Cisco's future isn't about selling routers and switches, but instead, CEO John Chambers is focused on software and services as the driver of growth. What does this say about how the technology market is evolving?
As I’ve been reading about John Chambers’ comments on his plan to shift Cisco Systems' business model to a focus on software and services away from hardware, several things went through my mind.
My first thought– and I’m probably very late to the game – was that if hardware isn’t dead, it’s on life support.
That doesn’t mean that people will stop buying, but hardware just isn’t the growth market it used to be. Margins are lower. The technology is viewed as a commodity. It is nearly impossible to differentiate yourself based on hardware.
And in some cases, the need is shrinking, particularly if you look at things like data center consolidation and virtualization of servers. You just don’t need as many big racks anymore.
So Chambers, the long-time CEO of Cisco, wants the company to design and sell software and services, a much higher margin business. He wants to target large enterprises like the government that have big complex problems to solve and a need to be more efficient.
The trend isn’t new. I remember the shock when IBM decided to sell off its PC business. Their growth since then – and their acquisition strategy – has been focused on software and services.
Dell Inc. and Hewlett-Packard Co. are following a similar path, but they haven’t taken the dramatic plunge of selling off their PC businesses, though HP toyed with the idea. But both have been buying software companies in areas such as analytics, health and big data.
Cisco has been active acquirer, laying the ground work for the shift Chambers is describing.
The software model itself is going through a huge shift as well, with the idea of buying licenses giving way to purchasing software as a service.
In many ways, it seems like the sand is shifting under the feet of many of these large technology companies as well as the large systems integrators.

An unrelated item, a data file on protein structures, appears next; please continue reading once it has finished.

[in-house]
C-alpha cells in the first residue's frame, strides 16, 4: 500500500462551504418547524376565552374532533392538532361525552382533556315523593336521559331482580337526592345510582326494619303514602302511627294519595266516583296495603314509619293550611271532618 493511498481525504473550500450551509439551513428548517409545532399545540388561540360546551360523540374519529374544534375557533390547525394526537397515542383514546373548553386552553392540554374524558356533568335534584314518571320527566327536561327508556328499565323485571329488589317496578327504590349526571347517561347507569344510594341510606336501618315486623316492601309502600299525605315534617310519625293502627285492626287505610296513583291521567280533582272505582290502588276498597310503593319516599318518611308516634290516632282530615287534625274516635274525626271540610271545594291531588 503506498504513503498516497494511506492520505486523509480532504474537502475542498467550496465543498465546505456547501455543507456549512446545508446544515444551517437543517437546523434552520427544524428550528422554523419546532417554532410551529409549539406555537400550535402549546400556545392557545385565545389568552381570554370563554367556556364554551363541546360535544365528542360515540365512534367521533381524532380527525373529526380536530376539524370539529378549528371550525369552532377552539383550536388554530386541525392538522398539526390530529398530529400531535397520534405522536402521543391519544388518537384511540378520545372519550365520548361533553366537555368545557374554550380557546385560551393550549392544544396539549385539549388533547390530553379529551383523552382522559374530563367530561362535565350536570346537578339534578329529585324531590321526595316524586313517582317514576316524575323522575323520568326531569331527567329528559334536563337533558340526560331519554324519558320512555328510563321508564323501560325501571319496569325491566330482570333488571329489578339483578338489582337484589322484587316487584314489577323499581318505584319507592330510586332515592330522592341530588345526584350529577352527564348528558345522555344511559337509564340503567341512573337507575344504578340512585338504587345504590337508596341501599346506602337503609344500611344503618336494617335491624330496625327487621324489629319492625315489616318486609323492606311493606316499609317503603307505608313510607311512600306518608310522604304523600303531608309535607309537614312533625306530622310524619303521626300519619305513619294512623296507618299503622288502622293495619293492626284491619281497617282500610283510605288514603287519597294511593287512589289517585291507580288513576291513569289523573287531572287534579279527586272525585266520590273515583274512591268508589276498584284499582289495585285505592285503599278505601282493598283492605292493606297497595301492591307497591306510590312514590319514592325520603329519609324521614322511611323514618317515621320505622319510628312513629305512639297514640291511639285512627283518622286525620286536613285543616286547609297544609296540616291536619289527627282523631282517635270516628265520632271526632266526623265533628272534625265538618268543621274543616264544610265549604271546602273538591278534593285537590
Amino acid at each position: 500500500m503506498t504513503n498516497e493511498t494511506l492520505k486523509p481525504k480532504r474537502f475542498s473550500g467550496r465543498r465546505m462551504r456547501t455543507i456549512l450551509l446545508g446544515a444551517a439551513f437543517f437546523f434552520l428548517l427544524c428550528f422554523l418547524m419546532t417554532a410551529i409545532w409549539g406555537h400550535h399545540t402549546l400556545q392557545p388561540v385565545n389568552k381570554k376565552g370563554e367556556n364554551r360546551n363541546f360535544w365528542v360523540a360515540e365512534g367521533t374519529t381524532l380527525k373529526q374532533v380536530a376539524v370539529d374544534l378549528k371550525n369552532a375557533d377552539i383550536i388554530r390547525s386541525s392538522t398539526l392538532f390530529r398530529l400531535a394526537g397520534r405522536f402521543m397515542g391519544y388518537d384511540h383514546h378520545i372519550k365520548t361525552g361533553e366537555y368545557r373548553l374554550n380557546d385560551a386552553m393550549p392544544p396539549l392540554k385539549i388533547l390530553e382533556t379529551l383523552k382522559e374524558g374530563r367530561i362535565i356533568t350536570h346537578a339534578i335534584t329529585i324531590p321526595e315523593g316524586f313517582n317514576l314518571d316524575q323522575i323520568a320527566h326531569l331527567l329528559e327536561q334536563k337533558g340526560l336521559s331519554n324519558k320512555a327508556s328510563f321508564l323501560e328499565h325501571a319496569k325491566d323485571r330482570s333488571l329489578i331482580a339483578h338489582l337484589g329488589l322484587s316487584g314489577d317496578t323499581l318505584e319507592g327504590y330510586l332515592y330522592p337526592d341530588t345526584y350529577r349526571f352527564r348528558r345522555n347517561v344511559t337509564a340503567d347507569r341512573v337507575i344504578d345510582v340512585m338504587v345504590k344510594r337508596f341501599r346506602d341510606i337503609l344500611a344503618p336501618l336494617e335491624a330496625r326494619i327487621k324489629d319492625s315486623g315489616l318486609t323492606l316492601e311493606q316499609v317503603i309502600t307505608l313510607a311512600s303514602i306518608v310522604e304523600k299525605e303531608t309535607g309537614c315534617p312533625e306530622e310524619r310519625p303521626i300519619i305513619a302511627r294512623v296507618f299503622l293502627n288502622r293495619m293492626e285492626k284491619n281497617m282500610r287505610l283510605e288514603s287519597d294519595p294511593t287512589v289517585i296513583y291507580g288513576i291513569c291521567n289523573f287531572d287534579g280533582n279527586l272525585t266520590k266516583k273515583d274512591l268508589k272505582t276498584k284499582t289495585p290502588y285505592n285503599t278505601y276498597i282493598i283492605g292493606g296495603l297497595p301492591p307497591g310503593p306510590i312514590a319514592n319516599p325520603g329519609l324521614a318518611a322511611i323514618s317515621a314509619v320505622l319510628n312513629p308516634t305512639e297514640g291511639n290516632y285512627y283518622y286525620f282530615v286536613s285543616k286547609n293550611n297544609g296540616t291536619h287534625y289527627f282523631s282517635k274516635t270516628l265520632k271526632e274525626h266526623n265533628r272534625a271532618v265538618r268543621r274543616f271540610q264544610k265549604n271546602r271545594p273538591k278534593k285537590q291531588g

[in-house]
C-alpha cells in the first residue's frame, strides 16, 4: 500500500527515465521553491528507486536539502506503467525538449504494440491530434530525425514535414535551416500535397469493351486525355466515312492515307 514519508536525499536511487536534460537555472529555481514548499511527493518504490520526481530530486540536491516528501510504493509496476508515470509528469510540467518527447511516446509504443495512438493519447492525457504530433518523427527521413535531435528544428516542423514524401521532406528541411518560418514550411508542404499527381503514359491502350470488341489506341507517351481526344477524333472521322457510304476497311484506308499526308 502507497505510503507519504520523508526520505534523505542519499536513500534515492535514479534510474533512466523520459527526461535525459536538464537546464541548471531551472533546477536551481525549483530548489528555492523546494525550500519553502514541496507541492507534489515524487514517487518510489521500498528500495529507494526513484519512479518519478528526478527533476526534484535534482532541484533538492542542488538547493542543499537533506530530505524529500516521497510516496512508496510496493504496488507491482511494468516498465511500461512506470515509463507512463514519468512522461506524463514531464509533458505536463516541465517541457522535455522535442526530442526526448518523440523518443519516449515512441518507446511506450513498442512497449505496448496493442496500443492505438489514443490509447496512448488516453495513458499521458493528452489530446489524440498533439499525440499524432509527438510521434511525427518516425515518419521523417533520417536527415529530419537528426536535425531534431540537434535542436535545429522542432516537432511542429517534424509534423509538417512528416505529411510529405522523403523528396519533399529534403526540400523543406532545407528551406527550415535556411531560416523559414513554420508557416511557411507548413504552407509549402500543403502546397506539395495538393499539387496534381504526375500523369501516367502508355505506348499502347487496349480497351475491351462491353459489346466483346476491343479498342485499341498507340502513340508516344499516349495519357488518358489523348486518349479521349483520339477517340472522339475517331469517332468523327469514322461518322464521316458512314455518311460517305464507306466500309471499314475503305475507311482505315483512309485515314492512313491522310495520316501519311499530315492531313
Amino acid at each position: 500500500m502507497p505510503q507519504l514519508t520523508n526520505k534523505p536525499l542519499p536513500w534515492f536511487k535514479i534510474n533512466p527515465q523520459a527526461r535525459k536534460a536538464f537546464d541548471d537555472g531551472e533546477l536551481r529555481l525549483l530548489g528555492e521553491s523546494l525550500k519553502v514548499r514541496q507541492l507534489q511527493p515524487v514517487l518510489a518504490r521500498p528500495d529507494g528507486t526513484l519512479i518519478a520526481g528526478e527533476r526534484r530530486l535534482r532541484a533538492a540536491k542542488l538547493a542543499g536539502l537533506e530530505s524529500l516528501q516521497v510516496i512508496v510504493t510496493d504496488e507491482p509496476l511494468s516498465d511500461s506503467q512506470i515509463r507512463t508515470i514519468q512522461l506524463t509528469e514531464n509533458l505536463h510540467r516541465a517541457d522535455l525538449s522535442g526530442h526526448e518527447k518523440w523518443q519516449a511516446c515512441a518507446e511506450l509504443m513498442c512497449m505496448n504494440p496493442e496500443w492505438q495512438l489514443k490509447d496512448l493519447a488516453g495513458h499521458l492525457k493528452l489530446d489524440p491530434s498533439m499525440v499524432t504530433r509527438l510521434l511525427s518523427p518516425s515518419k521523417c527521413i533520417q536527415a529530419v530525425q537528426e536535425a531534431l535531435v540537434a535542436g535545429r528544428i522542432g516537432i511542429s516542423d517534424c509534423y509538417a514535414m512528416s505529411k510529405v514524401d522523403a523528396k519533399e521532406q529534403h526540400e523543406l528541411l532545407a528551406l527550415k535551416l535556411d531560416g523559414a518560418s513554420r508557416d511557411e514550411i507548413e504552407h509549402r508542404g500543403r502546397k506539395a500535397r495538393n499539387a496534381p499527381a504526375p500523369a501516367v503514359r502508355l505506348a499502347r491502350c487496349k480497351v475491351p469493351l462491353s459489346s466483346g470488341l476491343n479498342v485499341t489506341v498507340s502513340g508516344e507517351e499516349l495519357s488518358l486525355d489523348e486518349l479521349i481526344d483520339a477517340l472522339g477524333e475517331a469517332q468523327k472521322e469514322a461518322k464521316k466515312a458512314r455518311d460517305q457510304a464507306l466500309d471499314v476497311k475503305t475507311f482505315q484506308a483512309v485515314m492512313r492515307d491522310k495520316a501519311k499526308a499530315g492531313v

The model that made you successful to this point will not be the one that will continue to make you successful going forward.
It is a huge change because so many things in companies – salaries, bonuses, career paths, pricing, the cost of doing business – were built on the old model of hourly rates, software licenses and selling more products. Many of those structures won’t work with the new model of utility computing.
A significant challenge right now is that both the old model and the new model are running at the same time. It’s almost like these companies need parallel organizations so they can work both.
You can’t just throw a switch and change from one to the other. Some customers only know how to buy under the old model. And companies need to relearn how to sell. It’ll take years to make this switch and there are going to be mistakes and failures.
Chambers told the New York Times that the technology giants of today, and he listed Microsoft, IBM, HP, SAP, Oracle and Cisco, will not all be on that list in five years. Two or three may drop off, he said.
I would not venture a guess at which of those will disappear.
There also will be a huge impact on the partners that work with companies like Cisco, which sells very little direct to government customers or any of its other customers.
A ZDNet story reports that Cisco’s president for Asia-Pacific, Japan and Greater China, Jaime Valles, told partners at a large Cisco conference in Bangkok that they need to evolved their business models to a service-led model.
I think, in the government market, the focus will be on understanding the mission and focusing on solving customer challenges, rather than taking orders for 30 boxes. But at the same time, you still need to ready to serve those customers who just want to buy 30 boxes.
Or do you want to shift those transactions off to the equivalent of a Best Buy?
Chambers has always been seen as a visionary in the technology industry but Cisco is venturing off into very new territory. How will it navigates the new path remains to be seen, but his sense that the industry is going through a significant shift is spot on.
There is just too much evidence to deny it.
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